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Authorities prepared for Cup terror threat

As if South Africa’s own high crime rate and the threat of European football hooligans weren’t enough, Soccer World Cup planners are also bracing for a possible terror attack.

Police have staged training simulations of chemical, biological and radiation attacks. Hospital workers have worked up plans in case of mass casualties. South African intelligence agents are tapping colleagues from around the world for information about possible threats.

“Terrorism is one of the evils that plague our world today,” Police Minister Nathi Mthethwa has said. “Terrorists are prepared to kill and maim innocent people. This, we will not allow to happen on our home soil.”

Big sporting events have a history of attracting those who want to draw attention to a cause or embarrass a government, and are willing to use violence to do so.

In 1972, Palestinian gunmen took athletes and coaches from Israel’s Olympic team hostage in Munich, and killed 11. In 1996, an anti-government extremist set off a small bomb in a fan park during the Atlanta Olympics, injuring a number of people.

Seven players were wounded and six police officers were killed last year when assailants fired bullets, a rocket and a grenade at the Sri Lankan cricket team’s bus as it travelled to a match against Pakistan in Lahore. Police in Pakistan, a country plagued by militants with links to al-Qaeda and the Taliban, blamed a banned Pakistani militant group.

More recently and closer to home, the Togo team bus was attacked by gunmen in Angola and an assistant coach and spokesperson were killed on January 8, two days before the start of the African Cup of Nations tournament. An Angolan separatist group has claimed responsibility.

‘We cannot be complacent’
South Africa has no separatist movements and is no one’s enemy, officials in the country stress.

“But because we are hosting 31 other nations, we cannot be complacent,” police spokesperson Vish Naidoo said. “We have prepared and planned for every eventuality.”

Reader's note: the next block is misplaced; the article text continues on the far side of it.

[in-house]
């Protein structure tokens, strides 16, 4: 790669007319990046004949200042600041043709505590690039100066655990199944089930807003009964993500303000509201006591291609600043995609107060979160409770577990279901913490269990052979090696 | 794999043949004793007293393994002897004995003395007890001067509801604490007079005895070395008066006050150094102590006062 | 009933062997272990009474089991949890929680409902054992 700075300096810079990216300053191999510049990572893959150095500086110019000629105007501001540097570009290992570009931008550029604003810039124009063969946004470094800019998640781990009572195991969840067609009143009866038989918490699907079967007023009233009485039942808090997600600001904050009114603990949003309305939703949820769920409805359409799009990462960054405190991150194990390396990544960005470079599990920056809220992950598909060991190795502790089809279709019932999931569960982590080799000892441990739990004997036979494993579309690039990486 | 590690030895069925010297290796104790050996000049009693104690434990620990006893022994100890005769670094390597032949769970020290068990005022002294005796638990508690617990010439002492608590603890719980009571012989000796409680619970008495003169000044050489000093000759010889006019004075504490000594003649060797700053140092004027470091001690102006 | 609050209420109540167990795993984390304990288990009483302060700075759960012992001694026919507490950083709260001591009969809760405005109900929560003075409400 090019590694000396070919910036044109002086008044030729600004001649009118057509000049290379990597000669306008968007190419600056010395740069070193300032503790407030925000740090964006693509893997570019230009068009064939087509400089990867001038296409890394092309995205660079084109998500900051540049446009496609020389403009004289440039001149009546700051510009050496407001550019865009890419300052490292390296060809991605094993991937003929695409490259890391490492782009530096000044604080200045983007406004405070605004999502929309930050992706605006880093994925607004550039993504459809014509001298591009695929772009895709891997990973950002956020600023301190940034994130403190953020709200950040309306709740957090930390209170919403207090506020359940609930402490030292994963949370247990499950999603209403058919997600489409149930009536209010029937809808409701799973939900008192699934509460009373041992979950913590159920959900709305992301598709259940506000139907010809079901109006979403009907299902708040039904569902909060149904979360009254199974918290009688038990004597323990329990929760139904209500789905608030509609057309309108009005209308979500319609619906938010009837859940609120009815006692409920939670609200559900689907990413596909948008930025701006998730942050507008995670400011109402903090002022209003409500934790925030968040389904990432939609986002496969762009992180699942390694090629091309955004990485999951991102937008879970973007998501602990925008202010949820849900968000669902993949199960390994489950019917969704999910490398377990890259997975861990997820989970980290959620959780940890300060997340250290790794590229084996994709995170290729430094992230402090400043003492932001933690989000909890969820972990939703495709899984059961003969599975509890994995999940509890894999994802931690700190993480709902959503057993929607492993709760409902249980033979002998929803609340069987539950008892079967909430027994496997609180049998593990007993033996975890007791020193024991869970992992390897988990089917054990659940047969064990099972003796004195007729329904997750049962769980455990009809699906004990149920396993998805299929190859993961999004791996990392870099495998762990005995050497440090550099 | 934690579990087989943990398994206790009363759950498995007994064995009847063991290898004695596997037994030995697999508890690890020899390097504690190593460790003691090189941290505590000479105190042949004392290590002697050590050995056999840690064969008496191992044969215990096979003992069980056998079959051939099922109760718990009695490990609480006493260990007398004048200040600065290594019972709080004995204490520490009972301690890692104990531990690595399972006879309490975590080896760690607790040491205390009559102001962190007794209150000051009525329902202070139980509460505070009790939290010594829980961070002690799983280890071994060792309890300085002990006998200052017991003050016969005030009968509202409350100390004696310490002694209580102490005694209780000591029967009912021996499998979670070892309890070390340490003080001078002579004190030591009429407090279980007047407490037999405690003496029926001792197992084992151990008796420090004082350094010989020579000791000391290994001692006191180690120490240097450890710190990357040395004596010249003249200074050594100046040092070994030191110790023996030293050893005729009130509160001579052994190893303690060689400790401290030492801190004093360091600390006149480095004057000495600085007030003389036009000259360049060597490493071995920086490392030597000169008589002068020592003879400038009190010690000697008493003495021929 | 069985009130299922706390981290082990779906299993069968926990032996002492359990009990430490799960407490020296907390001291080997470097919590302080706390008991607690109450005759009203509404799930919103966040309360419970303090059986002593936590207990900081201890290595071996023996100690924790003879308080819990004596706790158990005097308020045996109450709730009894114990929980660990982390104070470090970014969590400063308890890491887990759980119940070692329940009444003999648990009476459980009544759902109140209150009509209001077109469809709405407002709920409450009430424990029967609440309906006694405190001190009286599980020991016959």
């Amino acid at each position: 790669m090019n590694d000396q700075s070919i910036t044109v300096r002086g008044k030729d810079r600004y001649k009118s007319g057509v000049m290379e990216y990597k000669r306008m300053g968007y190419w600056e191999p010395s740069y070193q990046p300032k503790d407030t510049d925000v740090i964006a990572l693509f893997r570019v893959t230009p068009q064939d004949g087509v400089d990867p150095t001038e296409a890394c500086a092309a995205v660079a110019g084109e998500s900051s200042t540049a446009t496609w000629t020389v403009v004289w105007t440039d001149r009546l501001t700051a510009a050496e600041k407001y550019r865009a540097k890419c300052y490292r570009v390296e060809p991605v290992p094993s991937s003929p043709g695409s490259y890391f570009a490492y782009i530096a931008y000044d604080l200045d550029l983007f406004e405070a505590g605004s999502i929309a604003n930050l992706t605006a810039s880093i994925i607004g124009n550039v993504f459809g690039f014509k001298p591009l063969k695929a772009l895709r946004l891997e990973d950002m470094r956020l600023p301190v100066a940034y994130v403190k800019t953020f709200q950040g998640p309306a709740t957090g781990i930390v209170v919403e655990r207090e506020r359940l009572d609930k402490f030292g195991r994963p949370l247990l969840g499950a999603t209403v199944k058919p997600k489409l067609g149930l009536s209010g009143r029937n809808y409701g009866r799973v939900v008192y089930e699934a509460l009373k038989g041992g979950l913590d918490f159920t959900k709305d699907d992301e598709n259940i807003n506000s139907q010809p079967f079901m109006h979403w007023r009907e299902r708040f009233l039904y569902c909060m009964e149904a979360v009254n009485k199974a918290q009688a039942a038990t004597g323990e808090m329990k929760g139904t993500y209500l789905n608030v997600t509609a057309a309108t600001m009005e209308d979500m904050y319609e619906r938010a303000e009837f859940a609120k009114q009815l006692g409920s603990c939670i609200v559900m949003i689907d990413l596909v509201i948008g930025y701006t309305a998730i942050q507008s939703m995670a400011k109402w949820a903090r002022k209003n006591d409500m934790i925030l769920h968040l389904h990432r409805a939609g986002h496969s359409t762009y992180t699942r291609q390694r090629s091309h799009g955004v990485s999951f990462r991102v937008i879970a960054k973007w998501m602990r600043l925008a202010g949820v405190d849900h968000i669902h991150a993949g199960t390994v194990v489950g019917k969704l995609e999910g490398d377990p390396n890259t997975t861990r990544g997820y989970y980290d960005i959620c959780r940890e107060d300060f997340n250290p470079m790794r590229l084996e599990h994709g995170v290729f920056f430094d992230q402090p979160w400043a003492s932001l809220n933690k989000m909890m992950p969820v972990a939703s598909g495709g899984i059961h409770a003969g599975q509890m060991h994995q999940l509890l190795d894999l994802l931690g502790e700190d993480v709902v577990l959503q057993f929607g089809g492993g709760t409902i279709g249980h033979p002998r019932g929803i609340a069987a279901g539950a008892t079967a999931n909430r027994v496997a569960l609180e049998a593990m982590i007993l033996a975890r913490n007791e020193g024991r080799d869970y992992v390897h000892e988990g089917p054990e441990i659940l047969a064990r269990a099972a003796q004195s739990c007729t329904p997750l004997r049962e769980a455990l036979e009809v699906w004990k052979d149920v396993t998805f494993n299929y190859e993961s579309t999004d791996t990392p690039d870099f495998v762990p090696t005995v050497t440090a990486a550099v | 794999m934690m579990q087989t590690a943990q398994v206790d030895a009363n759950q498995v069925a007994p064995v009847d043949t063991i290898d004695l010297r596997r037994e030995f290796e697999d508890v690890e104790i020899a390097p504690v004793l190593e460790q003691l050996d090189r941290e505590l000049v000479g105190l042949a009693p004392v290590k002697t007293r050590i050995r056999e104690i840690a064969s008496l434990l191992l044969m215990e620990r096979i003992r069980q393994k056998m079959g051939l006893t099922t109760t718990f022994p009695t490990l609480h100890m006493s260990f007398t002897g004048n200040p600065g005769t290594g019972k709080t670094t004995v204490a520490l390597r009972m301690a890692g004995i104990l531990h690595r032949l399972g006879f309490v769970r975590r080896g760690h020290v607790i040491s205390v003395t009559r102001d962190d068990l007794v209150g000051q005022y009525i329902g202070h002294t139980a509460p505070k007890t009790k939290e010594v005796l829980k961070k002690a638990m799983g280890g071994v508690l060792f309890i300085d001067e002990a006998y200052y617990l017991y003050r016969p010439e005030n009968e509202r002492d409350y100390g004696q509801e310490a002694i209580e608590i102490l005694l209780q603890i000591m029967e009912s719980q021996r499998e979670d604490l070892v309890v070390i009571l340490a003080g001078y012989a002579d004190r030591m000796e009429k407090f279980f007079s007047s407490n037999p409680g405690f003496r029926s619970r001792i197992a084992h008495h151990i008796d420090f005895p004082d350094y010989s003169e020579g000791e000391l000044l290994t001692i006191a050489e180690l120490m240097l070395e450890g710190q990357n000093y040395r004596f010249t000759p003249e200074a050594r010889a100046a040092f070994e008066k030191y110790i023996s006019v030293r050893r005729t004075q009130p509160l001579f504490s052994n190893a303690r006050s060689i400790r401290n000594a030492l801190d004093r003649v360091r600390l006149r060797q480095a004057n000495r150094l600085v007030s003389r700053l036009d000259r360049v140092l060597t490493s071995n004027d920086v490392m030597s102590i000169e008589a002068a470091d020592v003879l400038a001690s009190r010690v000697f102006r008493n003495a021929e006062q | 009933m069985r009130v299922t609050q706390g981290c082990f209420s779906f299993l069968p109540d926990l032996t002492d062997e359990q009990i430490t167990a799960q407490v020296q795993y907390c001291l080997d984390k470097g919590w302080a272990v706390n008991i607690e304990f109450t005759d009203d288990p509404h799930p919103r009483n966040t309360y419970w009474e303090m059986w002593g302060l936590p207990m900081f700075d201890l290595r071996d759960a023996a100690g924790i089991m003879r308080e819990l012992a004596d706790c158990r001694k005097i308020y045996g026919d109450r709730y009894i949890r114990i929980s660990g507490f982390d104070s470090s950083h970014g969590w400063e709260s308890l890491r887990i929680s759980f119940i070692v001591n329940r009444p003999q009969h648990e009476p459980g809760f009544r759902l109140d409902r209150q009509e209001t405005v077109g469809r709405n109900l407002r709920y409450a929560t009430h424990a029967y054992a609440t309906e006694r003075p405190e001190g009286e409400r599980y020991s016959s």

The public can help, said Anneli Botha, a former South African police officer who now researches terrorism at South Africa’s Institute for Security Studies.

She said South Africans should, for example, inform police if they are asked to donate funds to a group they suspect might have international militant ties.

“I’m not saying one should run around scared,” Botha said, but South Africans should “be prepared in a sense of being vigilant”.

Daniel Benjamin, the United States State Department’s counterterrorism coordinator, said he knew of no serious threat to the World Cup, but added: “All large-scale sporting events — because they bring so much of the international community together, because they’re high profile, because there’s an enormous amount of press attention — get extra concern as possible targets.”

Last year, American and South African security officials worked together after receiving information about a possible threat that led to the temporary closing of the embassy and other US offices in South Africa. South African police said later the threat had been deemed not credible; Benjamin would only go as far as saying “the issues were sufficiently resolved”.

Partners in the war on terror
Clare Lopez, a former Central Intelligence Agency (CIA) officer who now consults on counterterrorism and other issues, said South African security officials were seen as professional and capable partners in the global war on terrorism.

“The information sharing is really key,” Lopez said. “Especially in these years since 9/11 there’s been even more information sharing between major intelligence services.”

British security and intelligence officials have raised concerns about the risk of Islamic extremists setting up operations bases in South Africa, which has the continent’s most sophisticated transportation, communications and finance networks.

Analyst Mark Schroeder, whose STRATFOR company advises corporations and government agencies around the world on security and other concerns, commended South African officials for not being complacent.

“They’re doing their due diligence on possible threats,” Schroeder said. “They’re taking a look a look at: Is al-Qaeda a threat? Are other franchises a threat? They’re recognising the world will be watching them during World Cup.” — Sapa-AP

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